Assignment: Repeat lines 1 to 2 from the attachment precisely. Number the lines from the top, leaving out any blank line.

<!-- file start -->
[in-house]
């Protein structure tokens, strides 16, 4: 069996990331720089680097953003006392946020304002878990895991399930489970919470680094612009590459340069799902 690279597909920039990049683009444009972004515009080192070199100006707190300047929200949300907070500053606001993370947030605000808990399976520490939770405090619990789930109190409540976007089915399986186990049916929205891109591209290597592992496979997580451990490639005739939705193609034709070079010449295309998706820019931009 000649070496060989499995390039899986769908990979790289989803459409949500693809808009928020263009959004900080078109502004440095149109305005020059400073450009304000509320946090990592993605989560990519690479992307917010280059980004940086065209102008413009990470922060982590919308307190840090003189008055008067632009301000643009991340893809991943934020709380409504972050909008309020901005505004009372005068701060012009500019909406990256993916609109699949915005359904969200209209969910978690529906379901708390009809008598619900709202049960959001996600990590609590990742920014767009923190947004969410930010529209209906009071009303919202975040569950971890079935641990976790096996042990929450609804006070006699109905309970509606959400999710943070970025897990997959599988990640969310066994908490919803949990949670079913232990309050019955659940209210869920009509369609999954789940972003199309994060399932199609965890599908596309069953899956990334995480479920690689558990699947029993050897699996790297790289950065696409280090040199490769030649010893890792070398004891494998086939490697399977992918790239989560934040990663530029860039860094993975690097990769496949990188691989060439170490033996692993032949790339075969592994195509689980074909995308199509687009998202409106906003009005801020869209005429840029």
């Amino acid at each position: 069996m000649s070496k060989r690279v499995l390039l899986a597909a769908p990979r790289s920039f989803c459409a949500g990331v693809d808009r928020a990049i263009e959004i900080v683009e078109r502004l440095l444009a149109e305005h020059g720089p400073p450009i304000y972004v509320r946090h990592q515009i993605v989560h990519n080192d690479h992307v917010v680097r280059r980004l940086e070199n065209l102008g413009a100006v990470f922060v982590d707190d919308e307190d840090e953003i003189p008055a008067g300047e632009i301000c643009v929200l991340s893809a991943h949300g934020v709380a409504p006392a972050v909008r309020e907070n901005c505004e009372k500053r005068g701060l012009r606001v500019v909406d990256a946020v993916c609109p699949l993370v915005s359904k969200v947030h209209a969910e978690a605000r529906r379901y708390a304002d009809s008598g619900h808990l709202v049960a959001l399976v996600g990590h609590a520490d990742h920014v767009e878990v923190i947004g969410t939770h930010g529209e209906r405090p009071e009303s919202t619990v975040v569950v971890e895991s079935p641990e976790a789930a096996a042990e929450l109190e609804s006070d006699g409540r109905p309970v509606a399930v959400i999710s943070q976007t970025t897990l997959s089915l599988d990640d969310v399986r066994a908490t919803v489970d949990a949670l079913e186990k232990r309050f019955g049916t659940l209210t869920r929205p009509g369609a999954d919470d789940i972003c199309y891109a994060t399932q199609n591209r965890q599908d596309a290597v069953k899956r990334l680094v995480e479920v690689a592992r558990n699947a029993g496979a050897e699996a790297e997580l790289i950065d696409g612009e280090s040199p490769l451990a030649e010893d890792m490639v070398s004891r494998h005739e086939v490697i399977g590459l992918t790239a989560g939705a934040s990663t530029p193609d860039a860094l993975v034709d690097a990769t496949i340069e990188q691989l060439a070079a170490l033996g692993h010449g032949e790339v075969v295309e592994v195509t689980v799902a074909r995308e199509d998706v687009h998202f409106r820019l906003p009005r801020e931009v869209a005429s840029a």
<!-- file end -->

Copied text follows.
[in-house]
């Protein structure tokens, strides 16, 4: 069996990331720089680097953003006392946020304002878990895991399930489970919470680094612009590459340069799902 690279597909920039990049683009444009972004515009080192070199100006707190300047929200949300907070500053606001993370947030605000808990399976520490939770405090619990789930109190409540976007089915399986186990049916929205891109591209290597592992496979997580451990490639005739939705193609034709070079010449295309998706820019931009 000649070496060989499995390039899986769908990979790289989803459409949500693809808009928020263009959004900080078109502004440095149109305005020059400073450009304000509320946090990592993605989560990519690479992307917010280059980004940086065209102008413009990470922060982590919308307190840090003189008055008067632009301000643009991340893809991943934020709380409504972050909008309020901005505004009372005068701060012009500019909406990256993916609109699949915005359904969200209209969910978690529906379901708390009809008598619900709202049960959001996600990590609590990742920014767009923190947004969410930010529209209906009071009303919202975040569950971890079935641990976790096996042990929450609804006070006699109905309970509606959400999710943070970025897990997959599988990640969310066994908490919803949990949670079913232990309050019955659940209210869920009509369609999954789940972003199309994060399932199609965890599908596309069953899956990334995480479920690689558990699947029993050897699996790297790289950065696409280090040199490769030649010893890792070398004891494998086939490697399977992918790239989560934040990663530029860039860094993975690097990769496949990188691989060439170490033996692993032949790339075969592994195509689980074909995308199509687009998202409106906003009005801020869209005429840029």